Finding the least common denominator is the same as finding the least common multiple of [latex]4[/latex], [latex]6[/latex], and [latex]10[/latex]. There are a couple of ways to do this. The first is to list the multiples of each number and determine which multiples they have in common. The least of these numbers will be the least common denominator.
Number
Multiples
[latex]4[/latex]
[latex]8[/latex]
[latex]12[/latex]
[latex]16[/latex]
[latex]20[/latex]
[latex]24[/latex]
[latex]28[/latex]
[latex]32[/latex]
[latex]36[/latex]
[latex]40[/latex]
[latex]44[/latex]
[latex]48[/latex]
[latex]52[/latex]
[latex]56[/latex]
[latex]\textbf{60}[/latex]
[latex]64[/latex]
[latex]6[/latex]
[latex]12[/latex]
[latex]18[/latex]
[latex]24[/latex]
[latex]30[/latex]
[latex]36[/latex]
[latex]42[/latex]
[latex]48[/latex]
[latex]54[/latex]
[latex]\textbf{60}[/latex]
[latex]66[/latex]
[latex]68[/latex]
[latex]10[/latex]
[latex]20[/latex]
[latex]30[/latex]
[latex]40[/latex]
[latex]50[/latex]
[latex]\textbf{60}[/latex]
[latex]70[/latex]
[latex]80[/latex]
The other method is to use prime factorization, the process of finding the prime factors of a number. This is how the method works with numbers.
Example
Use prime factorization to find the least common multiple of [latex]6[/latex], [latex]10[/latex], and [latex]4[/latex].
Show Solution
First, find the prime factorization of each denominator.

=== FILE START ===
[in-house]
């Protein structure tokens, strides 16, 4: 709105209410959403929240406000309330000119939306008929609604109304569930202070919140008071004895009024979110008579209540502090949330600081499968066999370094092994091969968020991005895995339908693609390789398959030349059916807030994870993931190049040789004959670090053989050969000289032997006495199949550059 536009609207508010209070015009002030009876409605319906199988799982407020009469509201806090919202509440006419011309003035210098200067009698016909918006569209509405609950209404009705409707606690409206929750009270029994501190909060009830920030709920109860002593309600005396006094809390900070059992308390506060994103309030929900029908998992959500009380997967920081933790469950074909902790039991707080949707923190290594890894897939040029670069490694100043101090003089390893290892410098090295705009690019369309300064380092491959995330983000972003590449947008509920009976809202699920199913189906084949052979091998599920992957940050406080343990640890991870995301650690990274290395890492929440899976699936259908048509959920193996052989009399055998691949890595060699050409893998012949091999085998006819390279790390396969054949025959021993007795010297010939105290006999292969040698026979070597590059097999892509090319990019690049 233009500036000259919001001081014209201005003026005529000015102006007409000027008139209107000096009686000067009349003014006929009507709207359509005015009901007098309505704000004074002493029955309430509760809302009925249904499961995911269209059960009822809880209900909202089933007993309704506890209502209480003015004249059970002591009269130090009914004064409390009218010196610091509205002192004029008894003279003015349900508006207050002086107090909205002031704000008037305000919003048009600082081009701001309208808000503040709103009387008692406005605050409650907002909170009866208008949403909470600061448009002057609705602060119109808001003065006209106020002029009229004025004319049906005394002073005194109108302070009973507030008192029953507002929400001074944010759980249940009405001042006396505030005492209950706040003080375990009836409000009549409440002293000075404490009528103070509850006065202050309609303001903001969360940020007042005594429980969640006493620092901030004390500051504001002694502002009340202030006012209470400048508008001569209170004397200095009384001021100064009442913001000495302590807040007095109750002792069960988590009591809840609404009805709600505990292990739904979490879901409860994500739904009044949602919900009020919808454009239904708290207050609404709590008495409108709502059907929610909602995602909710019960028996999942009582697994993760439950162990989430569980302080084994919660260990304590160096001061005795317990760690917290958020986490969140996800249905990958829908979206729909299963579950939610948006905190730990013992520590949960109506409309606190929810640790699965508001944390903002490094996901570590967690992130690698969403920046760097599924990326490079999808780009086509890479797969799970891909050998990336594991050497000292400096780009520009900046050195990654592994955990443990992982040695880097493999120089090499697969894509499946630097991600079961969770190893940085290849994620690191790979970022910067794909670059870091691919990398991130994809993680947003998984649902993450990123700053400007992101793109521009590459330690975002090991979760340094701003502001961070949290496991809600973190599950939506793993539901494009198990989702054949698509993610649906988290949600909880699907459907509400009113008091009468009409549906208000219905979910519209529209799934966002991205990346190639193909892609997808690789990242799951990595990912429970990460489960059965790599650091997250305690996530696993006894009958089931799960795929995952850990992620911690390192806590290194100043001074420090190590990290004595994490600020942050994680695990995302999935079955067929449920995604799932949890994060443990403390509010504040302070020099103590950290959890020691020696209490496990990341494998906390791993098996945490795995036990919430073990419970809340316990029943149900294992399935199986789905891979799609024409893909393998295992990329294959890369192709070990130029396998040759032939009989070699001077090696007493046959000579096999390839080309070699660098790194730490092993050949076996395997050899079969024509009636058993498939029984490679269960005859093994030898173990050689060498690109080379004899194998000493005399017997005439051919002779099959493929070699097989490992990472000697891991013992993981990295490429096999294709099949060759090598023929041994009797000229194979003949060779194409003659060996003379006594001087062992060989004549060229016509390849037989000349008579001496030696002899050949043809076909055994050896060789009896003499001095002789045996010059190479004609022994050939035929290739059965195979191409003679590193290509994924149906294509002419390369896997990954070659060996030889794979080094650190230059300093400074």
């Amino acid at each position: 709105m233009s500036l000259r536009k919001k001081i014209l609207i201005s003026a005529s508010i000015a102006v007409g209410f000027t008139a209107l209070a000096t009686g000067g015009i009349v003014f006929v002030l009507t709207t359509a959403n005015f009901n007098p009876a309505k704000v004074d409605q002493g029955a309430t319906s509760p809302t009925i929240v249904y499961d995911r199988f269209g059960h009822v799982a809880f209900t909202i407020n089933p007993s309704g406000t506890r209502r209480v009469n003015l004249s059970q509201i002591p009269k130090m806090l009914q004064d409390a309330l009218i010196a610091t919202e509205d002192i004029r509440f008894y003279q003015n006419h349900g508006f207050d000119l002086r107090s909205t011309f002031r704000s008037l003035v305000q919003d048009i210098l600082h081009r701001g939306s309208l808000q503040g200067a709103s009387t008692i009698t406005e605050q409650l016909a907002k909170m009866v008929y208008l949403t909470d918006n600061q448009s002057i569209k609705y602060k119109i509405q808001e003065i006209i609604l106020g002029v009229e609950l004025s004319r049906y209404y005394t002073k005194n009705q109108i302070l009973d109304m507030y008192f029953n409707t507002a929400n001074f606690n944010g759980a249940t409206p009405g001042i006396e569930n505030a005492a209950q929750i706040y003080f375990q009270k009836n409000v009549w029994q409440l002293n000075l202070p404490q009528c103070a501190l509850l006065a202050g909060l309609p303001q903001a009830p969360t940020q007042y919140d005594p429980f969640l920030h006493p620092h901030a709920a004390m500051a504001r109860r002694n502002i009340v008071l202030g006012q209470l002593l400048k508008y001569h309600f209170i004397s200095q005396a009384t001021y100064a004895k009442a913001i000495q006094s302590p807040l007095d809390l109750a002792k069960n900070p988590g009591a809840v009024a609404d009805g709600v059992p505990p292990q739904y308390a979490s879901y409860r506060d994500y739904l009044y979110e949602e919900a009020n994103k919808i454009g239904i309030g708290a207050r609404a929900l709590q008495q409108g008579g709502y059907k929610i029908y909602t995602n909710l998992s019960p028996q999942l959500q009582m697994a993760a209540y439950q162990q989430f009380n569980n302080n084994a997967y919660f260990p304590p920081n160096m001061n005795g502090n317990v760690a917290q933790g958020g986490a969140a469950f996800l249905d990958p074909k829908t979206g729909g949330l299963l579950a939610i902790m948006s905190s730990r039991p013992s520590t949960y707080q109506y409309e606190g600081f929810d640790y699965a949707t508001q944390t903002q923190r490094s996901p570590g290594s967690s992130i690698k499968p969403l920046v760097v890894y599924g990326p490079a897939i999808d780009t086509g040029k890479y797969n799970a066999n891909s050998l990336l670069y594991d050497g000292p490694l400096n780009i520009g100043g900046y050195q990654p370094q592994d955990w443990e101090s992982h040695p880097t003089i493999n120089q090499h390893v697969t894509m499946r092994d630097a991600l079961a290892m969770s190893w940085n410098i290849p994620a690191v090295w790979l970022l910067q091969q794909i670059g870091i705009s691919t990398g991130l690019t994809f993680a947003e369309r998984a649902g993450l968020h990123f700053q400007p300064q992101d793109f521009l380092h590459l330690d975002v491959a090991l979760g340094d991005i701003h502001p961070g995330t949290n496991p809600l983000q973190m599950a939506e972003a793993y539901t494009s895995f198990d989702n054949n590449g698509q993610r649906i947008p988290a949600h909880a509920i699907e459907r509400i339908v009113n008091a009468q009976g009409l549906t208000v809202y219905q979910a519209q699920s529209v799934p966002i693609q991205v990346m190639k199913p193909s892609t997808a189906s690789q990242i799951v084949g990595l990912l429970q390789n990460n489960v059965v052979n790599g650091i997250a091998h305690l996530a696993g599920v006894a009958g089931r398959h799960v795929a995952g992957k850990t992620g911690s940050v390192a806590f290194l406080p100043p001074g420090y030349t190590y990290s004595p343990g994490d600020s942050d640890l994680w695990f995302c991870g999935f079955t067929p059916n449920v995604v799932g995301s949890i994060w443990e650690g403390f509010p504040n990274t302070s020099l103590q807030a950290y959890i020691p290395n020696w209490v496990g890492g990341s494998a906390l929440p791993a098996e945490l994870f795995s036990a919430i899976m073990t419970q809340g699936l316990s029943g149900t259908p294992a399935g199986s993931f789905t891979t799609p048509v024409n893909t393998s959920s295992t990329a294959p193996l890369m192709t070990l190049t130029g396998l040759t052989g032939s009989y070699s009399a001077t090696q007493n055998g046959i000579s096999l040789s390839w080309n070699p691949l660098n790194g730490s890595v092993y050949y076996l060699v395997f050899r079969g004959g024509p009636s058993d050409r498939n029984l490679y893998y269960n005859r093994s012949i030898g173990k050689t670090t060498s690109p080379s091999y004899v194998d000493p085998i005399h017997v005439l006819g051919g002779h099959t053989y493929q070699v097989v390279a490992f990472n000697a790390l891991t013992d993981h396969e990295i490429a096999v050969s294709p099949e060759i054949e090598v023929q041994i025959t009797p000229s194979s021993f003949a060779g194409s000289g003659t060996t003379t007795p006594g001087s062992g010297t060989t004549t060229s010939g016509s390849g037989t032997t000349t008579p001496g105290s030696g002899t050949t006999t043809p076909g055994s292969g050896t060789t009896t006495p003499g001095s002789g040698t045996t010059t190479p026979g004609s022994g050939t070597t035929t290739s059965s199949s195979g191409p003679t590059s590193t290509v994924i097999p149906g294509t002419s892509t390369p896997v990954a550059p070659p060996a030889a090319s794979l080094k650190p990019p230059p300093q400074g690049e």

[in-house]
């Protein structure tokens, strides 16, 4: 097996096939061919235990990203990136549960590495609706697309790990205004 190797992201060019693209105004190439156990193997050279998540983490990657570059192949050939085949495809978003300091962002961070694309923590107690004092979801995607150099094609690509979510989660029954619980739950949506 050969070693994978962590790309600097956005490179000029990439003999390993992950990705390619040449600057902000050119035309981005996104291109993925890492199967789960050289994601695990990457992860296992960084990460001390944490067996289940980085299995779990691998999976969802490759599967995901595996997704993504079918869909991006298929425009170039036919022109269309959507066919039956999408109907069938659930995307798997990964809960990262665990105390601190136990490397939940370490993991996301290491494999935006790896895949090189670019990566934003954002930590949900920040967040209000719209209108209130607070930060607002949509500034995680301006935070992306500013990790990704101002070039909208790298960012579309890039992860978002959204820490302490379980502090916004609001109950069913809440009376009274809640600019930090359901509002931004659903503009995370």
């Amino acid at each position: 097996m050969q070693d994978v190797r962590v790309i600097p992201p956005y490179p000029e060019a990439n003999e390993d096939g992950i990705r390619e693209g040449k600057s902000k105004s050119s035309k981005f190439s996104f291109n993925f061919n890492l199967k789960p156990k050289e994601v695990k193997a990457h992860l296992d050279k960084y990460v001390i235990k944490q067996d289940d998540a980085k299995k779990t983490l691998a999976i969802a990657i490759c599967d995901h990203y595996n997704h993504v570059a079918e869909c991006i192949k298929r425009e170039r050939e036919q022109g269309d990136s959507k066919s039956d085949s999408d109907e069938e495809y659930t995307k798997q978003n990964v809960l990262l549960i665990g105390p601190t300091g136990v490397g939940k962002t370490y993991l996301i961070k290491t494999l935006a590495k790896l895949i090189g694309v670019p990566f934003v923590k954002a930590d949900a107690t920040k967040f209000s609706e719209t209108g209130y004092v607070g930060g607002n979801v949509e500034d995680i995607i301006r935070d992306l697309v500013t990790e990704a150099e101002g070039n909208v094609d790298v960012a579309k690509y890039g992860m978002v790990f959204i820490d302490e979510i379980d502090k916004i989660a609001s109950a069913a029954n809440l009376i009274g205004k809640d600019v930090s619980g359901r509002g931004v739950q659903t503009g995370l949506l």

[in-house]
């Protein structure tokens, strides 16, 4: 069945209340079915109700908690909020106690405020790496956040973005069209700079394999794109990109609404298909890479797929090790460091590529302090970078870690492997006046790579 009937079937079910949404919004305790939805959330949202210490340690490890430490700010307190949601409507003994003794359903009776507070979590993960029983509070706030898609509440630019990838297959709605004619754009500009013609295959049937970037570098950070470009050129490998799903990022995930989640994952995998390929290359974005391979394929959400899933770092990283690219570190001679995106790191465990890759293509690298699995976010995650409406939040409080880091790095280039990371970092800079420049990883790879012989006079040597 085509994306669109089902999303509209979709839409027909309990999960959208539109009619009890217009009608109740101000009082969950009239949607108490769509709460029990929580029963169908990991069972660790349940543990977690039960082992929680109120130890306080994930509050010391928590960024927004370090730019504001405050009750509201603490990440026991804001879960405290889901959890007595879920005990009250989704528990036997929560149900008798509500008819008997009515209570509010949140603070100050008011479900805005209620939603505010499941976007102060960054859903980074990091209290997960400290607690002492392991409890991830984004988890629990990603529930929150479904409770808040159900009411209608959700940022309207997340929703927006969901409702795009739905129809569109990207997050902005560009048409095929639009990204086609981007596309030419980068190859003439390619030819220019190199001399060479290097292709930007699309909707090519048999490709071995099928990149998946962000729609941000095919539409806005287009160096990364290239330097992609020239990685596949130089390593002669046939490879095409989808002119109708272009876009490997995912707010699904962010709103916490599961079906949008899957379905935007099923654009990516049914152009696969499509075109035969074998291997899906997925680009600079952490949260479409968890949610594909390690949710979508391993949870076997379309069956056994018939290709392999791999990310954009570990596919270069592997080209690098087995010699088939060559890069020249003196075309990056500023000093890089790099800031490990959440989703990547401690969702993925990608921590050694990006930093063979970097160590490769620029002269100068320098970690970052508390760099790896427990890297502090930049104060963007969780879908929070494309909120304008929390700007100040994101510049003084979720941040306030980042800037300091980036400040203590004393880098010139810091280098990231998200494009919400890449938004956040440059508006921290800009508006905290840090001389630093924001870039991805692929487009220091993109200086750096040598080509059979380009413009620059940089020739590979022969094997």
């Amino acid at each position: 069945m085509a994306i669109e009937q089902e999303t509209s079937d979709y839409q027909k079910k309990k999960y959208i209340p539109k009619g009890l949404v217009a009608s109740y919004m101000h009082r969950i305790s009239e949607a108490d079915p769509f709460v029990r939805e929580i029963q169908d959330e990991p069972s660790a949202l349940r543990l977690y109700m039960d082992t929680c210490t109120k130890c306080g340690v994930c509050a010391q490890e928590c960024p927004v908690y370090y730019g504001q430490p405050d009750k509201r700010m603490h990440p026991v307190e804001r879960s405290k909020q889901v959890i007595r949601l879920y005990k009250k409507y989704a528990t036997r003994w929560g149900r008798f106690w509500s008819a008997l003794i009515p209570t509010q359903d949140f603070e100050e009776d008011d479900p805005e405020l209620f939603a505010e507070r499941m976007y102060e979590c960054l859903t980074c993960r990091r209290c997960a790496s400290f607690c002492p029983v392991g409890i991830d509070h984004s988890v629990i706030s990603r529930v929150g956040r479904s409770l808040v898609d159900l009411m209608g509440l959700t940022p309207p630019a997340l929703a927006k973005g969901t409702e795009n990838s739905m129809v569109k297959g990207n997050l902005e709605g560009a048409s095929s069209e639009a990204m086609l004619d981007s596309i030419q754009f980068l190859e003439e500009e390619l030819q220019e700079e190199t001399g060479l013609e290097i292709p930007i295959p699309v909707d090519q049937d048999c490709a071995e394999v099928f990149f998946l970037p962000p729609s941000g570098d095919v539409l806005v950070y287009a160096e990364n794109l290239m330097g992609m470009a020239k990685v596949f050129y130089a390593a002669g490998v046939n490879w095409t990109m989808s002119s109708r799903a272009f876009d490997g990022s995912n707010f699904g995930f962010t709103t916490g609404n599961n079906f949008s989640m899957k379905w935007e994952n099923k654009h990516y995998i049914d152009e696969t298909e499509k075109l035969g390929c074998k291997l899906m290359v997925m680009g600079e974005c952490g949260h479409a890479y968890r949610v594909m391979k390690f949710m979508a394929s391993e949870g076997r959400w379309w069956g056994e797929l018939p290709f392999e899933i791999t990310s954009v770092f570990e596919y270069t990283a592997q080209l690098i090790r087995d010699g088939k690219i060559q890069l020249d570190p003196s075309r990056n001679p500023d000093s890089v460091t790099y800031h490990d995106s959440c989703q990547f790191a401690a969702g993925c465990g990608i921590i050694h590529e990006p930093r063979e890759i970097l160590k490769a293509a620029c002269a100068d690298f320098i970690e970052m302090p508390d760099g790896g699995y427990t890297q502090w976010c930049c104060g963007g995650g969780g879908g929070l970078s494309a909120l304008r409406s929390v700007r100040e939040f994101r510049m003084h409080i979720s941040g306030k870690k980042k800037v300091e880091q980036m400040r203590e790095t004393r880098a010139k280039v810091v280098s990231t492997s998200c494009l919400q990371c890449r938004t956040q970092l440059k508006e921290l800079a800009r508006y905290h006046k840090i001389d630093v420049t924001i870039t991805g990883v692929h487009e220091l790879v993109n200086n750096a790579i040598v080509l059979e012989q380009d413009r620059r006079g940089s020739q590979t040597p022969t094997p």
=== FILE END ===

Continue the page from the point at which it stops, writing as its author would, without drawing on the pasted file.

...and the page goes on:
The LCM will contain factors of [latex]2[/latex],[latex]3[/latex], and [latex]5[/latex]. Multiply each number the maximum number of times it appears in a single factorization.
In this case, [latex]3[/latex] appears once, [latex]5[/latex] appears once, and [latex]2[/latex] is used twice because it appears twice in the prime factorization of [latex]4[/latex].
Therefore, the LCM of [latex]6[/latex], [latex]10[/latex], and [latex]4[/latex] is [latex]3\cdot5\cdot2\cdot2[/latex], or [latex]60[/latex].
The least common multiple of [latex]6, 10[/latex], and [latex]4[/latex] is [latex]60[/latex].
Both methods give the same result, but prime factorization is faster. Your choice!
Now that you have found the least common multiple, you can use that number as the least common denominator of the fractions. Multiply each fraction by the fractional form of [latex]1[/latex] that will produce a denominator of [latex]60[/latex]:
Find the least common multiple. [latex]3[/latex] appears exactly once in both of the expressions, so it will appear once in the least common multiple. Both [latex]5[/latex] and [latex]7[/latex] appear at most once. For the variables, the most m appears is twice.
Use the least common multiple for your new common denominator, it will be the LCD.
Compare each original denominator and the new common denominator. Now rewrite the rational expressions to each have the common denominator of [latex]105m^{2}[/latex]. Remember that m cannot be 0 because the denominators would be [latex]0[/latex].
The first denominator is [latex]15m^{2}[/latex] and the LCD is [latex]105m^{2}[/latex]. You need to multiply [latex]15m^{2}[/latex] by [latex]7[/latex] to get the LCD, so multiply the entire rational expression by [latex]\frac{7}{7}[/latex].